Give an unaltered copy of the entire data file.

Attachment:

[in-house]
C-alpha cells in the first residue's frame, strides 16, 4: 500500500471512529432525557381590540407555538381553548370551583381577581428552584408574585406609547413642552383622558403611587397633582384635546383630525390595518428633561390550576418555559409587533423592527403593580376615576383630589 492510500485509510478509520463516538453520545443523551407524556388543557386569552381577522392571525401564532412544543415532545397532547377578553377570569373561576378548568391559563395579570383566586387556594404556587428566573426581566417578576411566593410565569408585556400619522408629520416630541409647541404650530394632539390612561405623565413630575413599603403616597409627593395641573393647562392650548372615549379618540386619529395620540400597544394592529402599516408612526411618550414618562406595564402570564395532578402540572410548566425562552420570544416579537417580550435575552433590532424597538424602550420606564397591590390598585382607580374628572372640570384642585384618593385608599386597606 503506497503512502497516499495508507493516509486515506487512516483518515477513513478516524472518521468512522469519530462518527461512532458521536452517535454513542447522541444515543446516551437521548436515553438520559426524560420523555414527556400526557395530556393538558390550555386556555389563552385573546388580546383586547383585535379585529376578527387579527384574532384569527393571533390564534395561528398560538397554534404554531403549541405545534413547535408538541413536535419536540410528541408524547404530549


[in-house]
C-alpha cells in the first residue's frame, strides 16, 4: 500500500471512529432525557381590540407555538381553548370551583381577581428552584408574585406609547413642552383622558403611587397633582384635546383630525390595518428633561390550576418555559409587533423592527403593580376615576383630589 492510500485509510478509520463516538453520545443523551407524556388543557386569552381577522392571525401564532412544543415532545397532547377578553377570569373561576378548568391559563395579570383566586387556594404556587428566573426581566417578576411566593410565569408585556400619522408629520416630541409647541404650530394632539390612561405623565413630575413599603403616597409627593395641573393647562392650548372615549379618540386619529395620540400597544394592529402599516408612526411618550414618562406595564402570564395532578402540572410548566425562552420570544416579537417580550435575552433590532424597538424602550420606564397591590390598585382607580374628572372640570384642585384618593385608599386597606 503506497503512502497516499495508507493516509486515506487512516483518515477513513478516524472518521468512522469519530462518527461512532458521536452517535454513542447522541444515543446516551437521548436515553438520559426524560420523555414527556400526557395530556393538558390550555386556555389563552385573546388580546383586547383585535379585529376578527387579527384574532384569527393571533390564534395561528398560538397554534404554531403549541405545534413547535408538541413536535419536540410528541408524547404530549